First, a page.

Being Mum

Some weeks I don’t get to be me, I don’t get to write, I am just Mum…

The last few weeks have been tough. We are applying for funding for support for my son and out of the blue the paperwork turned up. If you have ever received a document that goes into depth not just about your child’s strengths but all their difficulties too, you know this is a very emotional and difficult thing to read.

The way it has set me back most though is having to rely on others, whether trying to get hold of staff, getting an advocate to respond to the laughable offer we received from the local authority. And in the mean time trying to entertain little one over half term, deal with sickness, deal with household things. Sometimes the motherload comes crashing down upon you.

Photo by Pixabay on Pexels.com : Learning Education Law now as well as Child Development, apparently.

This has been very hard to handle. I made mistakes at work, I didn’t get things done I needed to, I have spent the week feeling ill physically and having aches and pains. Stress does this to you. It also robs you of the chance to be you, to write, to be creative.

Your circumstances may be different from mine, in terms of the difficulties I am currently facing I hope for you they are. But I know too that I have many things that make my life so much easier than others. So if you do get a week, two or three when the weight of the world tries to crush you what can you do?

  • Still go on Artist’s Dates. A couple hours a week to indulge in something that makes life a little more interesting. This was lucky because my birthday treat came in the middle of this mess so I had one already booked. I hope to share more about seeing the treasures of Tutankhamen soon, it was wonderful. Doing something for you but particularly for your creativity is a real lift at a tough time. I have written about some cheap and easy date ideas I would also recommend.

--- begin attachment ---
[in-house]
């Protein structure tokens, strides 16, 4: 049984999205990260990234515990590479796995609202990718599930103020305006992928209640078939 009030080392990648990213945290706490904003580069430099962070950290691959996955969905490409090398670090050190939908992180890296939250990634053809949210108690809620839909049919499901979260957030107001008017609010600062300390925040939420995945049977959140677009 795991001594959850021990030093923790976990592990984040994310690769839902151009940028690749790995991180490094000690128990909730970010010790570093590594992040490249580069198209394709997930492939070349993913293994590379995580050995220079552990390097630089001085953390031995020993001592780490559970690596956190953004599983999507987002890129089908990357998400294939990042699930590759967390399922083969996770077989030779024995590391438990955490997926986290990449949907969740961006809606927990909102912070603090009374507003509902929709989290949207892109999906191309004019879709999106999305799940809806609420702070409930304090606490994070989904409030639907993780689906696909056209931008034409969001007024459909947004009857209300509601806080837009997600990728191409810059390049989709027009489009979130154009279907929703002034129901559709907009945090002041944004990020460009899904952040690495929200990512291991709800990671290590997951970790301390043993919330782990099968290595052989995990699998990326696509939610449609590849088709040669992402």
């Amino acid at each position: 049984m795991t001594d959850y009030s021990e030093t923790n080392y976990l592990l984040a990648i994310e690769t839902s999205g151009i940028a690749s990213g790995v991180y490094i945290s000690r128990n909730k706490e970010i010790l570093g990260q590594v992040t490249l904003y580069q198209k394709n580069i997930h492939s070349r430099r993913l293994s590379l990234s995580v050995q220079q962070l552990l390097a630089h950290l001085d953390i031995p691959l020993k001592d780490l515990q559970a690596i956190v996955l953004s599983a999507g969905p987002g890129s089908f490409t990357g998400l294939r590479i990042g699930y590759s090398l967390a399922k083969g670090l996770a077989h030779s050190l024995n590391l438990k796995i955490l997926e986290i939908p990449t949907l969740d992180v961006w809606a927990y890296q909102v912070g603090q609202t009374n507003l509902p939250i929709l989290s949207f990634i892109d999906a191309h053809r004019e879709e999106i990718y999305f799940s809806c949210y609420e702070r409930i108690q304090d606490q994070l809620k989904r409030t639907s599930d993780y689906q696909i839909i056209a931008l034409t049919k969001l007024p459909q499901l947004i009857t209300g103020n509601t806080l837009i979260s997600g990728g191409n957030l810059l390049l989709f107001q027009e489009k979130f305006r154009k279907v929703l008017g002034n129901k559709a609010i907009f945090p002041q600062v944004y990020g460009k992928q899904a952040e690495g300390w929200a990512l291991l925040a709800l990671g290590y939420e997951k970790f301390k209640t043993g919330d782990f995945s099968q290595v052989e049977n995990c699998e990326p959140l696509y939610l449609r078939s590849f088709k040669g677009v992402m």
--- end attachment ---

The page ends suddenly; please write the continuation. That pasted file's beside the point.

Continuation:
• Use your journal. As you may know I use morning pages, and have written about how I try and fit in a few pages of journaling each morning. Boy did I have a lot to moan about in the last few weeks! It does help me to get down my worries, my fears and sometimes inspiration strikes.
  • Re-evaluate what you can achieve in a short time. I had half an hour this week where little one was entertained and I sat down and wrote. I surprised myself by revisiting the ending of the dreaded draft. I have been struggling with this ending for months! Something about the urgency of the little burst of time, a self-imposed deadline, helped me start to fit some pieces together I have been puzzling on for a while.
  • Cleaning up around my space has helped me. I find having a quick sort, doing a job I had been putting off like dusting the light shades, they gave me a small sense of control when I have very little over anything else. The burst of writing only happened after I finally cleared through some paperwork that had been cluttering up my dining table. It helps.